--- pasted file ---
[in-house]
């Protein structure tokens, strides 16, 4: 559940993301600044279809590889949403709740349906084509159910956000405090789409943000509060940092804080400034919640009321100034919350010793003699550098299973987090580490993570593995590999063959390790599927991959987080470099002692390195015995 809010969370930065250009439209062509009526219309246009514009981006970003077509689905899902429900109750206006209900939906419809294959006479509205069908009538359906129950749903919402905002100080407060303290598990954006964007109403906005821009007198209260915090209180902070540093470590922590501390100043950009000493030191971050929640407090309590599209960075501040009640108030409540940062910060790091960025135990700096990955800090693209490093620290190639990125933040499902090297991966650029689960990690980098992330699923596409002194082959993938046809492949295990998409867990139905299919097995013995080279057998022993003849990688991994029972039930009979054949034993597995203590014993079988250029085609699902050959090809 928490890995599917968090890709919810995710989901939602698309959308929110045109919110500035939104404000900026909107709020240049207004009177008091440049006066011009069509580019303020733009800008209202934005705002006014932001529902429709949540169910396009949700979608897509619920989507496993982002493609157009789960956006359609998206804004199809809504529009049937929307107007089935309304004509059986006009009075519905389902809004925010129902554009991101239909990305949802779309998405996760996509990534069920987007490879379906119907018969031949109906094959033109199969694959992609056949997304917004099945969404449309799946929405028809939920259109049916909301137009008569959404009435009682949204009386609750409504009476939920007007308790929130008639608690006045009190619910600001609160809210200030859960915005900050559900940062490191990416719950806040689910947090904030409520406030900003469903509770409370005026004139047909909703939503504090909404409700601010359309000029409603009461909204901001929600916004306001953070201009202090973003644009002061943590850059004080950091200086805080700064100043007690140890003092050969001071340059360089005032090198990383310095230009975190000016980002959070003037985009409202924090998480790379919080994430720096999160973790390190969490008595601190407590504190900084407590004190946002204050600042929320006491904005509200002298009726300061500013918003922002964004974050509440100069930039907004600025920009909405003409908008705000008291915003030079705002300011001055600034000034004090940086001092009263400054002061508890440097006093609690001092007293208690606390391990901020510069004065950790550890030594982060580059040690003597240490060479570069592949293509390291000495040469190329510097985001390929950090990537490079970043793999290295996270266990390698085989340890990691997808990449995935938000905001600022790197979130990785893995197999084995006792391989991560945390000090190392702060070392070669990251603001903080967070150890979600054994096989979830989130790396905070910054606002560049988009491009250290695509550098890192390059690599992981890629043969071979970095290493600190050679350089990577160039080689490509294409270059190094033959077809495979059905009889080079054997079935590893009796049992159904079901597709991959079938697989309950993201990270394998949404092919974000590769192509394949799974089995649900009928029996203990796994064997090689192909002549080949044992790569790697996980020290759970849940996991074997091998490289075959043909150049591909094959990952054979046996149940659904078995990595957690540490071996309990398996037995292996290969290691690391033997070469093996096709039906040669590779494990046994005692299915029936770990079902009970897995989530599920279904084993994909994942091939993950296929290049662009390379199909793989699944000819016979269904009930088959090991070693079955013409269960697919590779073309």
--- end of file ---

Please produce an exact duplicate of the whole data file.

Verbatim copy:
[in-house]
């Protein structure tokens, strides 16, 4: 559940993301600044279809590889949403709740349906084509159910956000405090789409943000509060940092804080400034919640009321100034919350010793003699550098299973987090580490993570593995590999063959390790599927991959987080470099002692390195015995 809010969370930065250009439209062509009526219309246009514009981006970003077509689905899902429900109750206006209900939906419809294959006479509205069908009538359906129950749903919402905002100080407060303290598990954006964007109403906005821009007198209260915090209180902070540093470590922590501390100043950009000493030191971050929640407090309590599209960075501040009640108030409540940062910060790091960025135990700096990955800090693209490093620290190639990125933040499902090297991966650029689960990690980098992330699923596409002194082959993938046809492949295990998409867990139905299919097995013995080279057998022993003849990688991994029972039930009979054949034993597995203590014993079988250029085609699902050959090809 928490890995599917968090890709919810995710989901939602698309959308929110045109919110500035939104404000900026909107709020240049207004009177008091440049006066011009069509580019303020733009800008209202934005705002006014932001529902429709949540169910396009949700979608897509619920989507496993982002493609157009789960956006359609998206804004199809809504529009049937929307107007089935309304004509059986006009009075519905389902809004925010129902554009991101239909990305949802779309998405996760996509990534069920987007490879379906119907018969031949109906094959033109199969694959992609056949997304917004099945969404449309799946929405028809939920259109049916909301137009008569959404009435009682949204009386609750409504009476939920007007308790929130008639608690006045009190619910600001609160809210200030859960915005900050559900940062490191990416719950806040689910947090904030409520406030900003469903509770409370005026004139047909909703939503504090909404409700601010359309000029409603009461909204901001929600916004306001953070201009202090973003644009002061943590850059004080950091200086805080700064100043007690140890003092050969001071340059360089005032090198990383310095230009975190000016980002959070003037985009409202924090998480790379919080994430720096999160973790390190969490008595601190407590504190900084407590004190946002204050600042929320006491904005509200002298009726300061500013918003922002964004974050509440100069930039907004600025920009909405003409908008705000008291915003030079705002300011001055600034000034004090940086001092009263400054002061508890440097006093609690001092007293208690606390391990901020510069004065950790550890030594982060580059040690003597240490060479570069592949293509390291000495040469190329510097985001390929950090990537490079970043793999290295996270266990390698085989340890990691997808990449995935938000905001600022790197979130990785893995197999084995006792391989991560945390000090190392702060070392070669990251603001903080967070150890979600054994096989979830989130790396905070910054606002560049988009491009250290695509550098890192390059690599992981890629043969071979970095290493600190050679350089990577160039080689490509294409270059190094033959077809495979059905009889080079054997079935590893009796049992159904079901597709991959079938697989309950993201990270394998949404092919974000590769192509394949799974089995649900009928029996203990796994064997090689192909002549080949044992790569790697996980020290759970849940996991074997091998490289075959043909150049591909094959990952054979046996149940659904078995990595957690540490071996309990398996037995292996290969290691690391033997070469093996096709039906040669590779494990046994005692299915029936770990079902009970897995989530599920279904084993994909994942091939993950296929290049662009390379199909793989699944000819016979269904009930088959090991070693079955013409269960697919590779073309």